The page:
After the end of the Civil War, many patriotic fraternal organizations were created to help unite veterans. One of those was the Grand Army of the Republic (GAR), which welcomed honorably discharged Union veterans. The GAR, founded in 1866 as a national organization, helped form powerful political lobbies to advocate for the rights and compensation of veterans.
The Grand Army of the Republic supported the formation of several allied organizations during its existence, one of which was the Sons of the Union Veterans of the Civil War (SUVCW). The SUVCW eventually took over all of the Grand Army of the Republic's operations and became the steward of the GAR history.
There were several GAR posts in Philadelphia, including a large and influential post called Post #2. In 1926, the post decided to turn the organization over to their descendants, and it became the GAR Civil War Museum and Library. The post’s artifacts, books, and memorabilia are now cared for at the museum on Giscom Street in Northeast Philadelphia. Within its collection are some oddities, including tree trucks embedded with cannon balls, a pillowcase stained with President Abraham Lincoln’s blood, and Old Baldy, the preserved head of the horse ridden by Union General George G. Meade.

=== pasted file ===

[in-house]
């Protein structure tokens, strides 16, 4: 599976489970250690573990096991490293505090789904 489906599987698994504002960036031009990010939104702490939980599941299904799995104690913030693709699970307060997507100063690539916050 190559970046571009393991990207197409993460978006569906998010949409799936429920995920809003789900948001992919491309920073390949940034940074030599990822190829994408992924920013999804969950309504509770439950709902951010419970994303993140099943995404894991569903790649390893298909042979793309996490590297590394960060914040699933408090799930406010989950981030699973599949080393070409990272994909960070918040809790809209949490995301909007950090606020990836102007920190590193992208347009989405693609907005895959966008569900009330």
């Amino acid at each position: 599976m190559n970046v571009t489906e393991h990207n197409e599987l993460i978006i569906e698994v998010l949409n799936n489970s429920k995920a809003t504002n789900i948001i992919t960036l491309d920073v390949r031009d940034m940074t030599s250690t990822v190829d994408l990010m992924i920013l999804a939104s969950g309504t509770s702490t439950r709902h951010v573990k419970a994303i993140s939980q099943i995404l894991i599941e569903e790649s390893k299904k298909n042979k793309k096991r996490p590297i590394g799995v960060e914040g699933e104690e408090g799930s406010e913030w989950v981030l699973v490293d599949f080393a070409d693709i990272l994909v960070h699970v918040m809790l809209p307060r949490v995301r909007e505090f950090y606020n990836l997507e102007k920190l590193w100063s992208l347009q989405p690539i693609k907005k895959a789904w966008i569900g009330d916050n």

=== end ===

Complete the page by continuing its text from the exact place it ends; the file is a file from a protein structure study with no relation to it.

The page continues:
HSP has two small collections of records from local GAR posts: Courtland Saunders Post No. 21 (#1574) and Philip R. Schuyler Post, No. 51 (#1825). Our library also contains published histories on the GAR. The Grand Army of the Republic Museum and Library in Philadelphia holds records for many Philadelphia posts of the GAR. See its website www.garmuslib.org for a list of related collections.
Image: Personal war sketches, manuscript volume (circa 1880s)